Ginza is the downtown area most people associate with Japan. Nihonbashi streets have been lined with stores for generations.
Ginza, a district in Chuo-ku, is one of the most famous downtown areas in Japan. Ginza means "silver mint," and its name derives from the silver-coin mint established there in the 1600s.
It encompasses an area from 1-Chome (block) to 8-Chome, where well-established Japanese shops and famous brand name shops from around the world stand side by side on Chuo-dori, the district's main street, Namiki-dori which runs parallel to Chuo-dori, Suzuran-dori and other streets. The Kabuki-za Theater where the Japanese traditional theatrical art known as "Kabuki" is performed, is located to the west of the intersection at 4-Chome, on the way towards the neighboring Tsukiji district.
Nihonbashi is a bridge over the Nihonbashi-gawa River on the north side of Chuo-ku. It was the point of origin for Japan's five main streets, and the area prospered during the Edo Period in the 17th century. It still bears a bronze signpost with the words "Origin of Roads in Japan," and it serves as the reference point for all roads in the country. The Nihonbashi area, which is adjacent to Ginza, is dotted with a number of major department stores and other shops with long histories that date well back into the Edo Period. Up until the Great Kanto Earthquake occurred in 1923, there was also a fish market along the river that thrived by catering to the shops and people of Tokyo.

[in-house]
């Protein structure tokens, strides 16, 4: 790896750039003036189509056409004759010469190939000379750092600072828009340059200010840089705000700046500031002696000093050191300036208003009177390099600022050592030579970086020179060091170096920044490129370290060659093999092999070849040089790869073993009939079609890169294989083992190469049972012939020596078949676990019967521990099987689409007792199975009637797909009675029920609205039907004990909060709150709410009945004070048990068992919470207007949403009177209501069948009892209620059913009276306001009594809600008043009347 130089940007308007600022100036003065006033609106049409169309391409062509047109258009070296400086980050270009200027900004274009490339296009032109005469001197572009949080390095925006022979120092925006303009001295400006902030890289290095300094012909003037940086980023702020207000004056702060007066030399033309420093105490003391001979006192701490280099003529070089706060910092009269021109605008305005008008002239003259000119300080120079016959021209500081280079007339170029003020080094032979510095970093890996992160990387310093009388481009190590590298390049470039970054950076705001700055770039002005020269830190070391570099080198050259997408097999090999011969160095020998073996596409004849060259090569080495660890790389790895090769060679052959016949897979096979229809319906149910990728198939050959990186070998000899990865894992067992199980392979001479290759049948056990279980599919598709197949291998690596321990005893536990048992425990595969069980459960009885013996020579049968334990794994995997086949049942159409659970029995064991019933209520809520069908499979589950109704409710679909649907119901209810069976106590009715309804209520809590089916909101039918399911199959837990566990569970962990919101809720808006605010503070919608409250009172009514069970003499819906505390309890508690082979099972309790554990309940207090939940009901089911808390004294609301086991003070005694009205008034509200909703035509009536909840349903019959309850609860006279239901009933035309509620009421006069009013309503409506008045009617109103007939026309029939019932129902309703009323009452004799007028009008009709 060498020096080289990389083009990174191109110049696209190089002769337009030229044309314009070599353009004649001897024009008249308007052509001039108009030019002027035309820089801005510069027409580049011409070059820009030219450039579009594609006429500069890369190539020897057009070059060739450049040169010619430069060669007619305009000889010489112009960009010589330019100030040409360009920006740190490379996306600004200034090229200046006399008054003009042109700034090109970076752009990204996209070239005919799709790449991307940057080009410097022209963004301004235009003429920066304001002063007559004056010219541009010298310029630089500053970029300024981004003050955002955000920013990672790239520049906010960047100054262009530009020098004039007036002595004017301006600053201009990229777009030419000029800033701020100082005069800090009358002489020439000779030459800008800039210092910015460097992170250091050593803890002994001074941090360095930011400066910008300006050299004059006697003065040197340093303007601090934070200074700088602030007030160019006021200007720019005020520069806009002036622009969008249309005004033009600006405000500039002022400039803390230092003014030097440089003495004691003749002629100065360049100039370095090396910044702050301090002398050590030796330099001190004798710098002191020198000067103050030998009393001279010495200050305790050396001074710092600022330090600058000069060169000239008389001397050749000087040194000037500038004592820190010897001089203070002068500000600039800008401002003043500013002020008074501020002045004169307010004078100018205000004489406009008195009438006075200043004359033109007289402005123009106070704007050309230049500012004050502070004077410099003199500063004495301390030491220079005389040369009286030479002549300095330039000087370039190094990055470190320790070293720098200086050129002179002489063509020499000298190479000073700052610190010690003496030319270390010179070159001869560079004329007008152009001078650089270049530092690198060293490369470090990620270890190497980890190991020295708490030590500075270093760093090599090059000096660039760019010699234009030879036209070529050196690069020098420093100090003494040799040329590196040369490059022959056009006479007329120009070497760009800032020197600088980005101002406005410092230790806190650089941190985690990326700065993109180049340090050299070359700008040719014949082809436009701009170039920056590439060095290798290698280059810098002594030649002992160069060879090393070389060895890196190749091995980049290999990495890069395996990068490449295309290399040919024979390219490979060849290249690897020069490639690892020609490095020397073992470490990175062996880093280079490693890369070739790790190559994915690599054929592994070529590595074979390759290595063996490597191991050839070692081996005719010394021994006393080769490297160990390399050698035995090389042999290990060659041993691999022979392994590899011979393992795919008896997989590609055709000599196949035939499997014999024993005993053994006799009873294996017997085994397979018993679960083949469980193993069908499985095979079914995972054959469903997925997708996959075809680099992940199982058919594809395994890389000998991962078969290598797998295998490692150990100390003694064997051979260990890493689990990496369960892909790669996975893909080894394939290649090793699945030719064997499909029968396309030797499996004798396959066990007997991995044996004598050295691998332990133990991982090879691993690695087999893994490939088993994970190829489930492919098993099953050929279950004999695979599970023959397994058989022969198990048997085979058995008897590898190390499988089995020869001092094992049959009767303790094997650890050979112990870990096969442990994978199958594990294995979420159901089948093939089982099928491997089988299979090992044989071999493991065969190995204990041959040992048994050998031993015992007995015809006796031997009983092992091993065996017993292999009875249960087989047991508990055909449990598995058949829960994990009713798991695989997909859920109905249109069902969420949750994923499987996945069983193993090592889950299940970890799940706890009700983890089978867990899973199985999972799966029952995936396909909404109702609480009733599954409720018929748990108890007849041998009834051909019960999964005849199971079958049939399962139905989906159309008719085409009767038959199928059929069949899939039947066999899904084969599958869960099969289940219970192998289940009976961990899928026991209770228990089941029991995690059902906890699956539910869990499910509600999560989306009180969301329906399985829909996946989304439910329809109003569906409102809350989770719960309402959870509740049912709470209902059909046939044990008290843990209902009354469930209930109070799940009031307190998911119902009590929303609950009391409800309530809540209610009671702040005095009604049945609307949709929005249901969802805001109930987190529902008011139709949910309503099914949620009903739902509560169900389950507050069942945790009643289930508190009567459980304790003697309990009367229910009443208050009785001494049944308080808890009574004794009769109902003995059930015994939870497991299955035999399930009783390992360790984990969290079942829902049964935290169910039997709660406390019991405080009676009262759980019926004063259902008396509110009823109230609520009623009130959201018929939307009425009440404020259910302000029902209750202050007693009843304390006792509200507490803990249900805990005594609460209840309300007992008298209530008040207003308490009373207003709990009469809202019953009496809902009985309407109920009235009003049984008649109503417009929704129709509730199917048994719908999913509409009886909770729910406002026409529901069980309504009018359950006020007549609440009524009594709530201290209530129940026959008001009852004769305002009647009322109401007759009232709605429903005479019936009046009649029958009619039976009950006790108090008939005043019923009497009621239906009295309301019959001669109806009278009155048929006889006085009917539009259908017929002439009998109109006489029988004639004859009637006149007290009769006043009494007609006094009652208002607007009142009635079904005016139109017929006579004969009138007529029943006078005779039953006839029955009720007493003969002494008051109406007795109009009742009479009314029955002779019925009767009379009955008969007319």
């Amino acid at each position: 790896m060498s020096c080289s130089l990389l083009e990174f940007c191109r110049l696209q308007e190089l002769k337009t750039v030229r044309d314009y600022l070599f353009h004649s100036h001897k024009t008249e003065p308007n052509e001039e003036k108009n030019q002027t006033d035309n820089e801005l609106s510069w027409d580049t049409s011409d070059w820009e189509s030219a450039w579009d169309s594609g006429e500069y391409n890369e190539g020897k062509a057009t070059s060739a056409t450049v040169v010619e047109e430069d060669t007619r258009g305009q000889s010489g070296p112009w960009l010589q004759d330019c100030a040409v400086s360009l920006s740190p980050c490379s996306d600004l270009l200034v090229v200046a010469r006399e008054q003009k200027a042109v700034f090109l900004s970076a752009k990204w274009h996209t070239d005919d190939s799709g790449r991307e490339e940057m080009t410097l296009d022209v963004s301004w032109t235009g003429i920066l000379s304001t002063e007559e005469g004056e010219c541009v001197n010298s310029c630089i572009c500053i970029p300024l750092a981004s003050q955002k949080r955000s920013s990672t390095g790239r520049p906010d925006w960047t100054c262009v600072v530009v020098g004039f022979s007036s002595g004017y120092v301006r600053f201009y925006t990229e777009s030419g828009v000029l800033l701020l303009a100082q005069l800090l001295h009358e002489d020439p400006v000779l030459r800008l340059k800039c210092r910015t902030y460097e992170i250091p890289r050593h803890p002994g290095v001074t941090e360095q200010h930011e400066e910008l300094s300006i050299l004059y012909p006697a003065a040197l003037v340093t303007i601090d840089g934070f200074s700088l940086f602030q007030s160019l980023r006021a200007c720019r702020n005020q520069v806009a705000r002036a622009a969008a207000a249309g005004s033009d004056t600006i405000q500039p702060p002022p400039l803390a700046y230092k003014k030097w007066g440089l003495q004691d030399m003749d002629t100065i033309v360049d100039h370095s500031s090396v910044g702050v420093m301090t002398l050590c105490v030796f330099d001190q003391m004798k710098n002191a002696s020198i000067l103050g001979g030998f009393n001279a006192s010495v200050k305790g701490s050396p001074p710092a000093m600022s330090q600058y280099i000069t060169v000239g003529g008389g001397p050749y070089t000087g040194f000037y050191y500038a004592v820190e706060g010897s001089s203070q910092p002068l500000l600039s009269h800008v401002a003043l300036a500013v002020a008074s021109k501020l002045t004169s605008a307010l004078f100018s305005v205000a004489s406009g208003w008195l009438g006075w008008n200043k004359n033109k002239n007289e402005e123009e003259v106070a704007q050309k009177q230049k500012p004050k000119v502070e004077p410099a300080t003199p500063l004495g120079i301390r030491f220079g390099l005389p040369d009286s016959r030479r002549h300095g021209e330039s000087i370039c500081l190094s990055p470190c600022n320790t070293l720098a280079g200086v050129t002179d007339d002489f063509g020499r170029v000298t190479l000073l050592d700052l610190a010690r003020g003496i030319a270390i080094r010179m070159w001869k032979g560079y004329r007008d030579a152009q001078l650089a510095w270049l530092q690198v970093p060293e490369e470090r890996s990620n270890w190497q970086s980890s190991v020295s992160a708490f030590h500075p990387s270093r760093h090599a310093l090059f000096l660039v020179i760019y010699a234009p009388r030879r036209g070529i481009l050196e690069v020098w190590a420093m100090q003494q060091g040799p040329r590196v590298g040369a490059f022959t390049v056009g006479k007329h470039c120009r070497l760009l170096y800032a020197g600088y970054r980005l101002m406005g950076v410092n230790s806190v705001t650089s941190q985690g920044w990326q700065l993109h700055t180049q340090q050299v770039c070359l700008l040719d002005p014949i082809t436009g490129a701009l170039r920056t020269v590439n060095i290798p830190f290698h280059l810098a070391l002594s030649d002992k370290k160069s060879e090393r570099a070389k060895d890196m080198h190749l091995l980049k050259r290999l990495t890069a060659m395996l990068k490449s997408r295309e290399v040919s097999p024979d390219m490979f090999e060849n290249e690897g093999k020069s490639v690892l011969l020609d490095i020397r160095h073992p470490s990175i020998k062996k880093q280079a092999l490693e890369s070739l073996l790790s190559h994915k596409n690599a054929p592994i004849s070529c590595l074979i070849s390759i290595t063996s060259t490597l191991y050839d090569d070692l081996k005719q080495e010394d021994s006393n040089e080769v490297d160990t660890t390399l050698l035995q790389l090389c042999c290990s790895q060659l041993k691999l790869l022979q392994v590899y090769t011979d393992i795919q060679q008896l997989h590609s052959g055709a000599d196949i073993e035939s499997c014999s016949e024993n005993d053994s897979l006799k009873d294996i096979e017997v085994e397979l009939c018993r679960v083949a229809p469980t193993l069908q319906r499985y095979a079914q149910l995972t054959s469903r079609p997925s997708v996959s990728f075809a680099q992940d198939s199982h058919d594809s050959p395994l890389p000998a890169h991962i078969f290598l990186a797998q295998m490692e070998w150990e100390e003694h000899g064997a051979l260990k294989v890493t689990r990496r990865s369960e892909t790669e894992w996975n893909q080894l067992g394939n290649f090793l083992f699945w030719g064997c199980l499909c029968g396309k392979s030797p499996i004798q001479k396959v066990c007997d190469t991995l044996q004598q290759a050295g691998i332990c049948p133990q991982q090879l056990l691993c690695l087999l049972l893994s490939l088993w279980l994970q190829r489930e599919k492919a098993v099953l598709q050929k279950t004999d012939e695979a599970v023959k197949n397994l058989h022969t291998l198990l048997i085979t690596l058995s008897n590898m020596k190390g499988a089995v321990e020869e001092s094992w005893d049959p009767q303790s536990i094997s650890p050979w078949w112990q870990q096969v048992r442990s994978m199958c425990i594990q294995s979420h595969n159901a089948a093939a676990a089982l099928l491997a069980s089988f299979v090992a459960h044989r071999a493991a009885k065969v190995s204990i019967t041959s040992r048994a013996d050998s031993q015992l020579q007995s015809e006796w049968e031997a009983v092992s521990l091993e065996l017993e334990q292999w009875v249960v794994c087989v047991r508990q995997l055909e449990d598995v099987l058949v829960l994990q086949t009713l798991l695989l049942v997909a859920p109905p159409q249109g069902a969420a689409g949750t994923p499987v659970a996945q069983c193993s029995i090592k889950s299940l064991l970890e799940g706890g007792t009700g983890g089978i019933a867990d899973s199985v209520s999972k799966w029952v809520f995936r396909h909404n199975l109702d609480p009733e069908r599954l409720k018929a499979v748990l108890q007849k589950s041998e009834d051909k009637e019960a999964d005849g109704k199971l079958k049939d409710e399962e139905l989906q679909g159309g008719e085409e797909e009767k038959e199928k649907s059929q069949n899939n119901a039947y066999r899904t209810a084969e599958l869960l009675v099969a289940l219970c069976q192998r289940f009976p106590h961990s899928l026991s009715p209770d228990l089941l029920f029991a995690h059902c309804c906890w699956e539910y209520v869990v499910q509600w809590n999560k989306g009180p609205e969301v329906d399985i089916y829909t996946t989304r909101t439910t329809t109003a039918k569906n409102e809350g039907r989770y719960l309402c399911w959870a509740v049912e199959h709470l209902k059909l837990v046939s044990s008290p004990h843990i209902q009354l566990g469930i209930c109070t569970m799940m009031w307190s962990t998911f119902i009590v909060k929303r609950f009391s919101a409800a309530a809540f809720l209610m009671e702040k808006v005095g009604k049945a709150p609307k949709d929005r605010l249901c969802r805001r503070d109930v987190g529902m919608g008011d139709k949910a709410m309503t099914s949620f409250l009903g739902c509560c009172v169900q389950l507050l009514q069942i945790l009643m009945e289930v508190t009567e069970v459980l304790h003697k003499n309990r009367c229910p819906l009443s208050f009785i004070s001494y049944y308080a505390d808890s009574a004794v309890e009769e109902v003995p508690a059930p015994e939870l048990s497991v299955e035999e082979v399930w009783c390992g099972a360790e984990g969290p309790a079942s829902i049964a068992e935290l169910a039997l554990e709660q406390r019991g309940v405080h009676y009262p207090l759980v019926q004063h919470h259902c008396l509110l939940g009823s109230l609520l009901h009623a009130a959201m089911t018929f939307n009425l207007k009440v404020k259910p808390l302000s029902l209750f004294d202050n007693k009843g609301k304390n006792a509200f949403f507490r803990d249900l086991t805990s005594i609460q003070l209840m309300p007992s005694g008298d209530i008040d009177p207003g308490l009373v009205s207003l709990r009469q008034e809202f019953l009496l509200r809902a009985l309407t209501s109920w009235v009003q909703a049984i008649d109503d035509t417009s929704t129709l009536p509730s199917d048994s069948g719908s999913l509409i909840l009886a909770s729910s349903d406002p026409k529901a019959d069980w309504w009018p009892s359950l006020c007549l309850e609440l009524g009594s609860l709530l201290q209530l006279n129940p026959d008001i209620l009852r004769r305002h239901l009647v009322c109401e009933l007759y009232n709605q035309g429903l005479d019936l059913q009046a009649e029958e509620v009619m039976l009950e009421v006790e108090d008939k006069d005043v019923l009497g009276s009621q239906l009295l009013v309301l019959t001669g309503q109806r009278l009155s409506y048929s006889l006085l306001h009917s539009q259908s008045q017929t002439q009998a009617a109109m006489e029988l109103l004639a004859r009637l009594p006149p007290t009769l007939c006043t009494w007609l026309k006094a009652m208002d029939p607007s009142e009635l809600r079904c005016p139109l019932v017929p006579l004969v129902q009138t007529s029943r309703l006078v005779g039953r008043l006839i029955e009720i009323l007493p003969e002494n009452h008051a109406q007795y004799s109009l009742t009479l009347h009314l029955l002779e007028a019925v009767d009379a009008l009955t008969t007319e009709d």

From Narita :
[Rail] 1h from Narita Airport to Tokyo Station by JR Narita Express Line.
From Osaka :
[Air] 1h from Itami or 1h 10 min from Kansai International Airport to Haneda Airport.
[Rail] 2h 30 min from Shin-Osaka to Tokyo Station by JR Tokaido Shinkansen Line (Nozomi). 2 min from Tokyo to Yurakucho Station by JR Yamanote Line, or a 10-minute walk from Tokyo Station to Nihonbashi.